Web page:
Europe’s energy agenda after the Ukraine War
As the Russian invasion of Ukraine continues, it is becoming clear that a lot more is at stake than just the future of Ukraine. Big shifts in global order are set to follow because Russian bad behavior is triggering a reorganization of global energy supplies.
Russia is the second most important exporter of oil to the global market, after Saudi Arabia. It is the largest single supplier of gas to Europe. Before the war, this dependence put Russia in a special position—able to earn massive export earnings while protecting the nation from much retaliation. All that is now changing.
The key to the new order will be Europe. With breathtaking speed and unity, the Western nations have sanctioned Russia and branded the country a pariah. Lots of countries have played a role, of course. But Europe has been central because it is the most dependent on Russian energy supplies and also holds most of the keys for cutting that dependence.
So far, the sanctions regime has covered practically everything but energy. It has largely closed Russian access to western banking and airspace; the sanctions isolate members of Putin’s regime and family and seize Russian assets and financial reserves. But oil and gas have kept flowing, for now, because there’s no practical alternative. Shutting those supplies quickly would cause massive economic harm and probably splinter the western alliance as individual nations seek their own special deals. The politics of dependence are ugly—something the West has known since the first energy crises of the 1970s.
What’s special about Europe is the massive effort, unfolding right now, to make permanent cuts in dependence on Russian supplies. The result will be an energy system in Europe that is much less dependent on fossil fuels—and thus a lot cleaner. And for Russia the outcome will be permanent economic harm that will take a generation or longer to recover, if ever.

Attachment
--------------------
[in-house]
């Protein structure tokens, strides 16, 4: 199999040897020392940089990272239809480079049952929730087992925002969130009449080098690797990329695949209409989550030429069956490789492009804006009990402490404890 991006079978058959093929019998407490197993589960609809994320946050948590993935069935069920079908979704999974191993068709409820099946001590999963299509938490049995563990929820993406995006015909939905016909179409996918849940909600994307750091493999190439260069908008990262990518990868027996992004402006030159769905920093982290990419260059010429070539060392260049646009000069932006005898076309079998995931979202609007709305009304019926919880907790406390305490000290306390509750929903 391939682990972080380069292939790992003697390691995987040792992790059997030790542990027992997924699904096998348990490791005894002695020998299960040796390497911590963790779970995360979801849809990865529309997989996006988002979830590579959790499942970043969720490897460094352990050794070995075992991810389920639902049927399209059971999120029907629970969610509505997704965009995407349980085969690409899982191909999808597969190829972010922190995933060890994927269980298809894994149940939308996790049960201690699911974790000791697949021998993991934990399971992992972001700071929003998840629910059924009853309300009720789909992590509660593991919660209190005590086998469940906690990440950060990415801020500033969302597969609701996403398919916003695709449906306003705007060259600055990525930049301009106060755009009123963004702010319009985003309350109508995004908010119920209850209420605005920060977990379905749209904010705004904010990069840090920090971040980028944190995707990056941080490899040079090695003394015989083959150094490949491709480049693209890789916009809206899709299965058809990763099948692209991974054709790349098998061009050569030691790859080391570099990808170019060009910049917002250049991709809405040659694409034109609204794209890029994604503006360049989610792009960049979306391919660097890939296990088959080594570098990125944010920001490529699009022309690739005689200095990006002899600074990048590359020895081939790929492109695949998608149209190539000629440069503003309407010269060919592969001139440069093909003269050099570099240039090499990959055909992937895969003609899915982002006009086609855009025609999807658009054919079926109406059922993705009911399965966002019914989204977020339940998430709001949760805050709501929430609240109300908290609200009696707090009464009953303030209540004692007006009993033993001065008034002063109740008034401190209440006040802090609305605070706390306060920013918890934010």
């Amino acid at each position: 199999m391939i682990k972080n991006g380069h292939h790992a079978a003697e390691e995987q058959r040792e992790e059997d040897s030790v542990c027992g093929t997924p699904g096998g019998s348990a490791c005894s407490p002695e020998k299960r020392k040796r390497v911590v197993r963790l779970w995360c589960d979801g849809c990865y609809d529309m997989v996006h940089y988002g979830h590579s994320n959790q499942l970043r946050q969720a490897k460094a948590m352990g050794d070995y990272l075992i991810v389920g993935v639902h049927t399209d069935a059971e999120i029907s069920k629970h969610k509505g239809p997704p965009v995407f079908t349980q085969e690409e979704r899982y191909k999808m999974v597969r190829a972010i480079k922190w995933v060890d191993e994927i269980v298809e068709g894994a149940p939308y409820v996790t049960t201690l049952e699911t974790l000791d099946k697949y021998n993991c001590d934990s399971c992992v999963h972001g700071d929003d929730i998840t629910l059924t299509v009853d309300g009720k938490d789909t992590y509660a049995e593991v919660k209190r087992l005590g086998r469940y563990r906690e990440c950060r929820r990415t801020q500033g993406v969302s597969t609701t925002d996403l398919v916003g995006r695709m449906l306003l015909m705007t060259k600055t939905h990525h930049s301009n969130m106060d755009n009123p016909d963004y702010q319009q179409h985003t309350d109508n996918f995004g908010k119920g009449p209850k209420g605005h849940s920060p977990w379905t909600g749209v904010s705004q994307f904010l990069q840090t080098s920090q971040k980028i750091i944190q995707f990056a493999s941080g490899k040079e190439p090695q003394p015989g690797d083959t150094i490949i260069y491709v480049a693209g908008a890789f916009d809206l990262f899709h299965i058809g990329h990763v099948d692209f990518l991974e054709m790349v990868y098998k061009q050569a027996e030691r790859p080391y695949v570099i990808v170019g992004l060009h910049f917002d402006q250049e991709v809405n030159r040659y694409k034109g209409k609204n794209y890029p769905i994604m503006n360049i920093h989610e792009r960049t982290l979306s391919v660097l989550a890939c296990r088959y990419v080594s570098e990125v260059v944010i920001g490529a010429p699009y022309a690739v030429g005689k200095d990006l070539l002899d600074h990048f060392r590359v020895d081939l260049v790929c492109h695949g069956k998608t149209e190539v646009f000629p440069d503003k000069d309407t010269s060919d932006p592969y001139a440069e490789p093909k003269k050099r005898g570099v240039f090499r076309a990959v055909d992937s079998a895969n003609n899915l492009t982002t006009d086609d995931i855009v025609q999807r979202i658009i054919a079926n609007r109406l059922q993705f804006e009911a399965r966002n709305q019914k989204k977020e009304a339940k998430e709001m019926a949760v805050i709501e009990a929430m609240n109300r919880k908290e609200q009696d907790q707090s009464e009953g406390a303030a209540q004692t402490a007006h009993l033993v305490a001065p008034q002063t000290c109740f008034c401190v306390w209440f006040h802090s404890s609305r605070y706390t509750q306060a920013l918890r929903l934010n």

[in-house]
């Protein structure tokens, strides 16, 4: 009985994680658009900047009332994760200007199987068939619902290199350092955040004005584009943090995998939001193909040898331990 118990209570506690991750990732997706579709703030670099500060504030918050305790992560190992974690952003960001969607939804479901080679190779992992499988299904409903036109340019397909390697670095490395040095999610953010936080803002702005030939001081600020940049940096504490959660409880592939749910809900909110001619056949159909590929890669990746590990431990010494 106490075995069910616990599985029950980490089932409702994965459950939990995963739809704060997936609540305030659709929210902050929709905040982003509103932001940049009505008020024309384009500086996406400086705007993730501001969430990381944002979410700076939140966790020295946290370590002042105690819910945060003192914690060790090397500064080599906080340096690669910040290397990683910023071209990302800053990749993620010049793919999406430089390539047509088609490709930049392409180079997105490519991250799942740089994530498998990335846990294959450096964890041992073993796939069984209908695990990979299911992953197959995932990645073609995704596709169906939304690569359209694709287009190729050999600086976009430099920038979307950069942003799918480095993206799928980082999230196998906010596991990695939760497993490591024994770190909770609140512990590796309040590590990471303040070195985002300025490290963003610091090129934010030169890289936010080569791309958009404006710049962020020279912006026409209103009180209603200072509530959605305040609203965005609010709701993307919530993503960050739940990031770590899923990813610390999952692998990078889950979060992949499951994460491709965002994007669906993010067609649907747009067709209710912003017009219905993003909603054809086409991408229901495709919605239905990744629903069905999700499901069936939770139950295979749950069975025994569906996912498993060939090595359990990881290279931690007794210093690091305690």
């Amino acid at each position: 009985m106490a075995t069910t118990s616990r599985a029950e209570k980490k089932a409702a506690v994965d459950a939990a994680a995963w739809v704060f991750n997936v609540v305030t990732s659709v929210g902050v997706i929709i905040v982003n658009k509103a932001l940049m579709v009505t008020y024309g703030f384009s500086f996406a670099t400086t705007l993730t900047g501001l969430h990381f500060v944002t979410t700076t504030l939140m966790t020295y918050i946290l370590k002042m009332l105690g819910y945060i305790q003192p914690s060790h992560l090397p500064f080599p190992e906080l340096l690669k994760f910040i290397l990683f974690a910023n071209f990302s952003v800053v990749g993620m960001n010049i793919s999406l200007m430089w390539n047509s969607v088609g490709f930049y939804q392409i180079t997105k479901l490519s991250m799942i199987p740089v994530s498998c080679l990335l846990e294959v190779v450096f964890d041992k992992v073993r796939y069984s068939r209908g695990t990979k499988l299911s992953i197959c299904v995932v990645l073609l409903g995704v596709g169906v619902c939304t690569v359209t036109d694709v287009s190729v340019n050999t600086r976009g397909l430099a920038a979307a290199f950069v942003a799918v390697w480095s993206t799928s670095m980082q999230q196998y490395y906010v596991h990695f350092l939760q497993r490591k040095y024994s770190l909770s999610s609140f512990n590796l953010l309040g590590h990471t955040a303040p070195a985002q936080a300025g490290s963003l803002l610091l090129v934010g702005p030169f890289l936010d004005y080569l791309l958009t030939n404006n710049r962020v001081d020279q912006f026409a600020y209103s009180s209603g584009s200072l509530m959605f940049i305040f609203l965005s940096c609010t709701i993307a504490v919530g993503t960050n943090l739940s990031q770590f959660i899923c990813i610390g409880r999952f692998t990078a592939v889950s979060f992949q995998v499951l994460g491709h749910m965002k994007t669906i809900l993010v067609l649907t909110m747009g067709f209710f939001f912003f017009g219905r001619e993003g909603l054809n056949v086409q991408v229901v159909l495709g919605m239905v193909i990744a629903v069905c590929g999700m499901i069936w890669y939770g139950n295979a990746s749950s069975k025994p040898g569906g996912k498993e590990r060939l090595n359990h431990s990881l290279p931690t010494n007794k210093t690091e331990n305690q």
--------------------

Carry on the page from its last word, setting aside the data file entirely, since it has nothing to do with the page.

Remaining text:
Over the short term the European plan is to find any energy supply that will burn and doesn’t come from Russia. That means a bit more coal along with more oil from the rest of the global market. Saudi Arabia and the rest of OPEC have been visibly unhelpful—refusing to deviate from production plans set before the war. Winners in this effort to find new supplies include Libya and Iran—two countries on the fringe of global oil markets but invited back, quickly, because they are less abhorrent than Russia. None of this is politically elegant and none of it will do much to cut emissions, for now, but all of it will isolate Russia.
Replacing Russian gas will be harder. For now, Europe, which buys about 40% of its gas from Russia, will source as much as it can from other suppliers—such as by tanker from the United States. That tanker gas is expensive because it must be cooled and compressed to make the gas a liquid—a process that, itself, uses a lot of energy. Worse, Europe must pay prices high enough to attract that liquefied gas that, otherwise, would go to markets in Japan, Korea, China and the rest of Asia. For these reasons, the price of natural gas in Europe today is about five times the level it should be this time of year. With costlier gas has come costlier electricity and a drag on the European economy.
Over the short term, the next year or two, Europe will do what it must do. But over the longer term the European response is what’s most important. Big investments in efficiency along with alternatives to oil and gas—such as electric vehicles and hydrogen—will put Europe on a trajectory of much lower consumption of fossil fuels and emissions.
The European investment to cut dependence on Russian oil and gas matters not just for Europe but the rest of the world. That’s because big European investments in new technology will drive down costs, and those lower cost devices will be available to the rest of the world. This logic is exactly how solar energy, today often the cheapest form of generating electricity, got competitive. It started in niche markets — first the U.S. and Japan, then in Germany — and from there global manufacturing (centered in China) drove down costs further. As the new technologies got cheaper their backers also got more powerful politically, which cemented the revolution. One of the leading approaches to cutting dependence on natural gas—shifting to hydrogen—is poised to have its solar moment.
A lot can go wrong of course. Elections in France and the US could put demagogues in power that will make it harder for the west to stay unified. China and India will inevitably erode, a bit, the impacts of western sanctions by purchasing Russian energy supplies, especially oil, on the global market.
But what’s most surprising, so far, is how much has gone right. After decades of a foreign policy marked by disagreement and incoherence, The crisis in Ukraine has unified Europe. And the place where that unity is perhaps most apparent is energy policy.